Race to the bottom: Will NFT creator royalties become a blur?

  • We were too quick to conclude that the controversy over “Zero Royalties” marketplaces had ended with the announcements of X2Y2 and Blur that they will be enforcing creator royalties in sales of NFTs on their marketplaces. (Click to see our prior article.) It’s clear now that those policy changes have still left a gaping Loophole to the payment of creator royalties affecting already existing NFTs.

What are Zero Royalties policies?

  • Zero Royalties” policies are controversial because they enable people to unilaterally avoid paying the royalties sought by creators, without the creators’ consent. These “Zero Royalties” policies posed the greatest existential threat to Web3.
  • On November 9, OpenSea showed leadership in this space and recommitted to enforcing creator royalties for existing NFTs, and created a new “OperatorFilter” technological measure that can be used for new NFTs to prevent sales on “Zero Royalties” marketplaces.
  • Some “Zero Royalties” marketplaces, including X2Y2 and Blur, then stated they will enforce creator royalties (to respond to OpenSea’s implementation of the technological measure “OperatorFilter“).

The Loophole to Creator Royalties

  • OpenSea’s policy was an important statement in favor of its continued enforcement of creator royalties, but the technological solution of OperatorFilter applies only to new NFT collections that include the code. OpenSea still enforces creator royalties for prior NFT collections, with already existing smart contracts, but those can be easily circumvented. OpenSea can’t collect royalties for sales on “Zero Royalties” marketplaces, much less stop those transactions. That’s what created the whole controversy over “Zero Royalties” marketplaces in the first place.
  • X2Y2’s and Blur’s new policies for creator royalties also applies to only new collections that opt in.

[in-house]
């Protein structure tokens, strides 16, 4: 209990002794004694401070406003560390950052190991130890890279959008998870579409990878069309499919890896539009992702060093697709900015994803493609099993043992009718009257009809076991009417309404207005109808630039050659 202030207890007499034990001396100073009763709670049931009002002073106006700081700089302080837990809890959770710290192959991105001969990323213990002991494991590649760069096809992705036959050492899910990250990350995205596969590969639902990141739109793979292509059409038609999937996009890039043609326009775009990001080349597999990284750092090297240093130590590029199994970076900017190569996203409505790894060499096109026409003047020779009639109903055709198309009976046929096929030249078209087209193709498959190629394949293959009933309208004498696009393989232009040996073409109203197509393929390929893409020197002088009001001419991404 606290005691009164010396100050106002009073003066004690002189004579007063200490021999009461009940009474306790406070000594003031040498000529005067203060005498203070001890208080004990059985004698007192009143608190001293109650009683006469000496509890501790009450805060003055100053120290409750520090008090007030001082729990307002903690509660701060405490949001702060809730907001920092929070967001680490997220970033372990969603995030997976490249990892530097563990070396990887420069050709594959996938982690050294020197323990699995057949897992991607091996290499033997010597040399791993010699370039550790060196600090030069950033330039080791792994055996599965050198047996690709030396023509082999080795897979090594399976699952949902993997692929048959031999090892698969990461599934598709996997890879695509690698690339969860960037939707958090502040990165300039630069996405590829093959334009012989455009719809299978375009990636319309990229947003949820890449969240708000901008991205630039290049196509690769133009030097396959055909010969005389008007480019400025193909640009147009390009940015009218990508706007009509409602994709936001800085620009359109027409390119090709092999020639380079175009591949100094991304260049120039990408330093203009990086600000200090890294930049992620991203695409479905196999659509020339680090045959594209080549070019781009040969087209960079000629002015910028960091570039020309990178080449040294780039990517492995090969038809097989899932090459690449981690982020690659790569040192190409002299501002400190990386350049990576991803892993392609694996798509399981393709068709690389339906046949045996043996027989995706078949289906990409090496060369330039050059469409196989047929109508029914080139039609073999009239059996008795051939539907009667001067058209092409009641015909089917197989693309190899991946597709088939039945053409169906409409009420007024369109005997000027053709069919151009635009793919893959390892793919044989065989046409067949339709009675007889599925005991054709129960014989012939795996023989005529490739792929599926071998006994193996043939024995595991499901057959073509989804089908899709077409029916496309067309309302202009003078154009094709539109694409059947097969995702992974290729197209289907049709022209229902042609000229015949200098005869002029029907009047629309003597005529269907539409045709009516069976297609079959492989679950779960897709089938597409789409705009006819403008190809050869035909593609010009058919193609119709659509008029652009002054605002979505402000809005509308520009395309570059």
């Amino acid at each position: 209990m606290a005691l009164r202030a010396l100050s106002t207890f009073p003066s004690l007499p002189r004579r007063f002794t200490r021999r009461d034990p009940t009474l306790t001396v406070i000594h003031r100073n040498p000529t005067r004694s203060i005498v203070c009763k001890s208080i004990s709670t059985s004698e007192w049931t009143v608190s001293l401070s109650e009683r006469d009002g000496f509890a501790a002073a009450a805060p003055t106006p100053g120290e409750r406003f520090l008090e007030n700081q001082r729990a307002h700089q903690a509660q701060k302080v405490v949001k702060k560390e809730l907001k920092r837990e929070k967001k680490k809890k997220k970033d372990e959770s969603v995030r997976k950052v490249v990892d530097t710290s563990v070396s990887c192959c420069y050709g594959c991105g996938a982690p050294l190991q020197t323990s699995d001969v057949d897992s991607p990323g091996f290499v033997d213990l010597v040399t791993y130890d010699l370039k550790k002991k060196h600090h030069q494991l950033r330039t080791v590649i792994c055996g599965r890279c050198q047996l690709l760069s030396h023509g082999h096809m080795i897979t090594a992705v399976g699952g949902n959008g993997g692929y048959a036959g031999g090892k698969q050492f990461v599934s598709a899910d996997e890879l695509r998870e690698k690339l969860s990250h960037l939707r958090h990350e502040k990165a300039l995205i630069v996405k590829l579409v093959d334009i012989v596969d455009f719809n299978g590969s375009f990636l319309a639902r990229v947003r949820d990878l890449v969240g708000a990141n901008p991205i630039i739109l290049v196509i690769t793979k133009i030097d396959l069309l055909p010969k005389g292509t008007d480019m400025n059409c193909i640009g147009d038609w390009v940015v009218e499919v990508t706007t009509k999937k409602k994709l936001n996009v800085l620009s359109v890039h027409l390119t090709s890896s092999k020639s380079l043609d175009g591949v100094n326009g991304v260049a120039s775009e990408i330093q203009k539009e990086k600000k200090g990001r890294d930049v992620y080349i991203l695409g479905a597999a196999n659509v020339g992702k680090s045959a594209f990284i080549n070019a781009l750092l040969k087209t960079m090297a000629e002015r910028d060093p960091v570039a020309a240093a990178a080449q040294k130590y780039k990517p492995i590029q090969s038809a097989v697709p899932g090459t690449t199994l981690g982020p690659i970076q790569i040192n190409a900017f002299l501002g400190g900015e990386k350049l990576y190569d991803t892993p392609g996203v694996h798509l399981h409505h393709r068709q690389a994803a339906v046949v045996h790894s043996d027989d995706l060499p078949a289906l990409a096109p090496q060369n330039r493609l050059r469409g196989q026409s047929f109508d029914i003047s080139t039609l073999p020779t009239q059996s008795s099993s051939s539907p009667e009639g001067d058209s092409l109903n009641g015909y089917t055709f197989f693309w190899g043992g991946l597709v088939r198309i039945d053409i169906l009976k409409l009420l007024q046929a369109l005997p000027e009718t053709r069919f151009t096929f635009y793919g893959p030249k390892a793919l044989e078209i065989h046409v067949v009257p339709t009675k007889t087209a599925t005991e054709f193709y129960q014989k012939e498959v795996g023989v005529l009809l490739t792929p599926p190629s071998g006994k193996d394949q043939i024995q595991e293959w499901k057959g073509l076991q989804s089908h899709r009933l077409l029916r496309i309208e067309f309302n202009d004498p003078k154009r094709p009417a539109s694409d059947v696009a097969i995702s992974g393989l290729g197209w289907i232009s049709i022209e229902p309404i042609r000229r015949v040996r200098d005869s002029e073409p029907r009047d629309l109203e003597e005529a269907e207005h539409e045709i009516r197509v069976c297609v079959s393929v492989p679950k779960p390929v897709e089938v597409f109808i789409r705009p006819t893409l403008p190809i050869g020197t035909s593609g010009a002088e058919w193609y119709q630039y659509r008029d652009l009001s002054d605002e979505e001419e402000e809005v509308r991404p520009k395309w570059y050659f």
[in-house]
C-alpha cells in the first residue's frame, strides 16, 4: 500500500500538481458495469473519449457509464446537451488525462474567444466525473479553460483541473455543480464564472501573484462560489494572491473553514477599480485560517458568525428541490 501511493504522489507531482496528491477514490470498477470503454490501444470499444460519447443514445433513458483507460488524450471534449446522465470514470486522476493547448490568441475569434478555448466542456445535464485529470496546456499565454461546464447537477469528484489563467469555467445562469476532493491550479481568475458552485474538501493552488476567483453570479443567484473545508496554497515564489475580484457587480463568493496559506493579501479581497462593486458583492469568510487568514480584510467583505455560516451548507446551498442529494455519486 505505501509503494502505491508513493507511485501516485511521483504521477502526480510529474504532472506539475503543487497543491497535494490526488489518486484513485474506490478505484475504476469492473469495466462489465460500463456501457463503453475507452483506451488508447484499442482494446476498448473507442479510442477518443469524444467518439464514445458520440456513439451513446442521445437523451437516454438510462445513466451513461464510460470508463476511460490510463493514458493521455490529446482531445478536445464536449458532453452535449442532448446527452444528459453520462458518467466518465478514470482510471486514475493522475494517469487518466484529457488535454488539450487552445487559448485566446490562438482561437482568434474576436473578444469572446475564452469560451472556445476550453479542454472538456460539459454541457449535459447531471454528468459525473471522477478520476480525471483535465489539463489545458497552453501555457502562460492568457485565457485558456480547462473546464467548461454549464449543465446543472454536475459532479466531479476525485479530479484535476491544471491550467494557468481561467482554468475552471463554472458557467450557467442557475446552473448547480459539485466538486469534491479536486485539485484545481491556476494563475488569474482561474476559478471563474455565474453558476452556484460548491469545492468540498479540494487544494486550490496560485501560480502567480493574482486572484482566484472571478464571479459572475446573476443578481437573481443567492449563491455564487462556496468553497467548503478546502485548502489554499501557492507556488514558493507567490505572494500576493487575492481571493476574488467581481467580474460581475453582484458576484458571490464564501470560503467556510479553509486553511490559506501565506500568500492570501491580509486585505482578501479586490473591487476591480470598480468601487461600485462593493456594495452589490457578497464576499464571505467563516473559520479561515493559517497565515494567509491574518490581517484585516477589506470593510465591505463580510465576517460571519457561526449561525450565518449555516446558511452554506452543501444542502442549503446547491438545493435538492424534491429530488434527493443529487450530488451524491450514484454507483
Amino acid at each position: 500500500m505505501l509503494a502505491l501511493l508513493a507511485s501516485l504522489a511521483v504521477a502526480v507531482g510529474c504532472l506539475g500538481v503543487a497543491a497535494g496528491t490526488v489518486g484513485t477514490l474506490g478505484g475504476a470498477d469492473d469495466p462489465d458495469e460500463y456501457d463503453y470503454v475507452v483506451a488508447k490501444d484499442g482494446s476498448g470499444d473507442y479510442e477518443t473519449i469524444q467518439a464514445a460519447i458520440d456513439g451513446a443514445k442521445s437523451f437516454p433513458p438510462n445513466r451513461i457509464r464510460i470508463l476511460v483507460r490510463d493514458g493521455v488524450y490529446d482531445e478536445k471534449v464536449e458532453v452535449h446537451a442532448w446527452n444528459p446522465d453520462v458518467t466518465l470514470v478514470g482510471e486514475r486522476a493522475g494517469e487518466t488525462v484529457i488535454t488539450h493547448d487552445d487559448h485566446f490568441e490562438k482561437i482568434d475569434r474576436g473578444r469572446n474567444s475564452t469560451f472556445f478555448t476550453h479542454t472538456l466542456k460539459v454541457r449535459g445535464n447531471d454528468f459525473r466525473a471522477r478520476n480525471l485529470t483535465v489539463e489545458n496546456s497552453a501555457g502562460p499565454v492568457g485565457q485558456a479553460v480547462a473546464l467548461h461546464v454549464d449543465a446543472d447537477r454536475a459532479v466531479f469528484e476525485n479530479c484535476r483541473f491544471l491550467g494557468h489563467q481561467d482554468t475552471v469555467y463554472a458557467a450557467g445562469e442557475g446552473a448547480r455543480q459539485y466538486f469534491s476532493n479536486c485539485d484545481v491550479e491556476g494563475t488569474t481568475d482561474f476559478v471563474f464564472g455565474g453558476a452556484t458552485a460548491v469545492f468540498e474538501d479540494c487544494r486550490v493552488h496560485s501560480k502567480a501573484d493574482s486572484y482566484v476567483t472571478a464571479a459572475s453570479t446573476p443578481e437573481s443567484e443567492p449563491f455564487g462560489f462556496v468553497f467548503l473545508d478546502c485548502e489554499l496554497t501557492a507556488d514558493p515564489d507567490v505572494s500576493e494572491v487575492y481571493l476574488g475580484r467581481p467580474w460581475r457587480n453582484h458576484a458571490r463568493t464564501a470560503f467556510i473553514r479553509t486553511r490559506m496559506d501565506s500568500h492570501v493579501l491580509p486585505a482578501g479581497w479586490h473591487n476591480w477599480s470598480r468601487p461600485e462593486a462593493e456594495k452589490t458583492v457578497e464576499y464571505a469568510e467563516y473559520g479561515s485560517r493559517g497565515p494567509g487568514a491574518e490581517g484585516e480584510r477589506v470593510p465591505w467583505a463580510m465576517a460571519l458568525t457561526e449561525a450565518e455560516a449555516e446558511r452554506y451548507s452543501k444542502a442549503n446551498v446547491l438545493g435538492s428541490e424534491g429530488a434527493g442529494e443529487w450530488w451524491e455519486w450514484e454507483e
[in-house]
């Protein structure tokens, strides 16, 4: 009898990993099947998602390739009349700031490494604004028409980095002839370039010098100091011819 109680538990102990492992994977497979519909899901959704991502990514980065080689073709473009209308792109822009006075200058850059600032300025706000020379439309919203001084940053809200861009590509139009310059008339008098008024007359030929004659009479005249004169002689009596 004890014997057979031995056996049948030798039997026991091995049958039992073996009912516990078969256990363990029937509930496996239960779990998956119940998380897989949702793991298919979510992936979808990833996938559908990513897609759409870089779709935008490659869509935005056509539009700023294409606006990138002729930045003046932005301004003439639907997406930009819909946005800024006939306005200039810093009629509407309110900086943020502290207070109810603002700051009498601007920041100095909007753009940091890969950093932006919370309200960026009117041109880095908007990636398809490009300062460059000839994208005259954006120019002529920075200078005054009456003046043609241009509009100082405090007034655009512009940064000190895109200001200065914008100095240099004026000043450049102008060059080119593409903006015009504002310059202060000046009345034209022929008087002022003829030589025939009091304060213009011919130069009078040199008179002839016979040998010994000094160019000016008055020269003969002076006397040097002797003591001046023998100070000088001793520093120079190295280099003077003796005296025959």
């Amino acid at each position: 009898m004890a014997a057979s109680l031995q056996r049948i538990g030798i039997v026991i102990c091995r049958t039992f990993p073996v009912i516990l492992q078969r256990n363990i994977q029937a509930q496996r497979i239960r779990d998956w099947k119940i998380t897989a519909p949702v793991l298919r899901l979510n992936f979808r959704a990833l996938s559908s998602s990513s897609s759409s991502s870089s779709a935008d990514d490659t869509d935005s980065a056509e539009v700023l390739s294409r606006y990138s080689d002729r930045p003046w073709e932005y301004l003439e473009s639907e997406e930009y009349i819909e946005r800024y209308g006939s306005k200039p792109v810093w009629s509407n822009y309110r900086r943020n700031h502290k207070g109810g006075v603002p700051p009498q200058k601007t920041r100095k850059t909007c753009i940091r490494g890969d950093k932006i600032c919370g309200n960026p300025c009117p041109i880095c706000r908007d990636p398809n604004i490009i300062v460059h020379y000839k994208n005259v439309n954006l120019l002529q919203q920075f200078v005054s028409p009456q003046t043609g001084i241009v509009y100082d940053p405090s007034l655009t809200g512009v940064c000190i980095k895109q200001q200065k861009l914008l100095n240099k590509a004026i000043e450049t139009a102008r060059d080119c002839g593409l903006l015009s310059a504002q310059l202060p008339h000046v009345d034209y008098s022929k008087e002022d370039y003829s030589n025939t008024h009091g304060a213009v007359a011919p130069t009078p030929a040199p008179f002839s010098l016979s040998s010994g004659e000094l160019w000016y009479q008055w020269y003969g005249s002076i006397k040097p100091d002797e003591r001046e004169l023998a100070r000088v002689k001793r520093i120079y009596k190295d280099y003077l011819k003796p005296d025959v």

• This situation creates a major Loophole: it’s still easy to avoid paying creator royalties for existing NFTs by selling them on marketplaces that don’t collect them.
  • According to the separate analysis of Beetle (@1kbeetlejuice) and NFTstatistics.eth (@punk9059), for 9 leading blue-chip NFT collections, including BAYC, MAYC, Moonbirds, Azuki, and Doodles, the marketplace Blur has dramatically increased its marketshare of sales, even besting OpenSea. For example, on Dec. 5, Blur had 67% of sales, while OpenSea had only 24%.
  • As Blur’s marketshare for secondary sales of blue-chip NFTs has increased starting on October 17, 2022, the effective royalty rate (“effective royalty rate = total royalties earned / total volume transacted”) paid for the 9 blue-chip NFT collections has decreased, going from 2.6% (already down from 4.7% in July) to 1.06% on Dec. 6, 2022.

Why the Loophole matters

  • The Loophole matters because most NFT collections were created before November 2022, meaning that most NFT collections cannot easily avoid the Loophole. The crypto winter makes the situation worse. NFT collections that receive an effective royalty of 1% will be hard pressed to build out their roadmaps. Individual artists may face even more difficult challenges if their royalties are circumvented through this Loophole.